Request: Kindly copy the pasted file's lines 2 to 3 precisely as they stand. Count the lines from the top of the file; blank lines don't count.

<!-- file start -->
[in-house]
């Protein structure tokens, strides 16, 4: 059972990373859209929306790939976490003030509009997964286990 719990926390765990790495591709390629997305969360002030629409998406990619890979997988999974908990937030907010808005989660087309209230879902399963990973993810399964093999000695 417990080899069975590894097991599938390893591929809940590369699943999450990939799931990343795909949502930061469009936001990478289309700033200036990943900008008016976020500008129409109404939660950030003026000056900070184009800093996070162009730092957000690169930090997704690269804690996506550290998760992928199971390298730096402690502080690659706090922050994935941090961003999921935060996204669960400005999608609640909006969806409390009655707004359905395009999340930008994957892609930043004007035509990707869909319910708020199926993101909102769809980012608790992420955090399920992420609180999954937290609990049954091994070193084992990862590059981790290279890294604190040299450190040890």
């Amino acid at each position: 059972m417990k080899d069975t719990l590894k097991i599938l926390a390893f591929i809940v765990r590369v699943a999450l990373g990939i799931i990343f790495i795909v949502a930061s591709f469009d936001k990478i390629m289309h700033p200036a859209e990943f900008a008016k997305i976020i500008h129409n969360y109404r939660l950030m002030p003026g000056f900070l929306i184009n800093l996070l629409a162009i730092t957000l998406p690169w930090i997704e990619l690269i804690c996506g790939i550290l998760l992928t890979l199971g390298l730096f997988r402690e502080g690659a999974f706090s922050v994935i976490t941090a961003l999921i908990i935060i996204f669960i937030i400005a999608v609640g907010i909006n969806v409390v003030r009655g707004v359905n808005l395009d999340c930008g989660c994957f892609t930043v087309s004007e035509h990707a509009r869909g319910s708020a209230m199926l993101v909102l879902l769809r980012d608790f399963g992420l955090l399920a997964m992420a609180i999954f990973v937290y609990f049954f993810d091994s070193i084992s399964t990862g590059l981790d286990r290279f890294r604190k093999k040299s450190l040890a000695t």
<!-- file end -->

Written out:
């Protein structure tokens, strides 16, 4: 059972990373859209929306790939976490003030509009997964286990 719990926390765990790495591709390629997305969360002030629409998406990619890979997988999974908990937030907010808005989660087309209230879902399963990973993810399964093999000695 417990080899069975590894097991599938390893591929809940590369699943999450990939799931990343795909949502930061469009936001990478289309700033200036990943900008008016976020500008129409109404939660950030003026000056900070184009800093996070162009730092957000690169930090997704690269804690996506550290998760992928199971390298730096402690502080690659706090922050994935941090961003999921935060996204669960400005999608609640909006969806409390009655707004359905395009999340930008994957892609930043004007035509990707869909319910708020199926993101909102769809980012608790992420955090399920992420609180999954937290609990049954091994070193084992990862590059981790290279890294604190040299450190040890």
């Amino acid at each position: 059972m417990k080899d069975t719990l590894k097991i599938l926390a390893f591929i809940v765990r590369v699943a999450l990373g990939i799931i990343f790495i795909v949502a930061s591709f469009d936001k990478i390629m289309h700033p200036a859209e990943f900008a008016k997305i976020i500008h129409n969360y109404r939660l950030m002030p003026g000056f900070l929306i184009n800093l996070l629409a162009i730092t957000l998406p690169w930090i997704e990619l690269i804690c996506g790939i550290l998760l992928t890979l199971g390298l730096f997988r402690e502080g690659a999974f706090s922050v994935i976490t941090a961003l999921i908990i935060i996204f669960i937030i400005a999608v609640g907010i909006n969806v409390v003030r009655g707004v359905n808005l395009d999340c930008g989660c994957f892609t930043v087309s004007e035509h990707a509009r869909g319910s708020a209230m199926l993101v909102l879902l769809r980012d608790f399963g992420l955090l399920a997964m992420a609180i999954f990973v937290y609990f049954f993810d091994s070193i084992s399964t990862g590059l981790d286990r290279f890294r604190k093999k040299s450190l040890a000695t």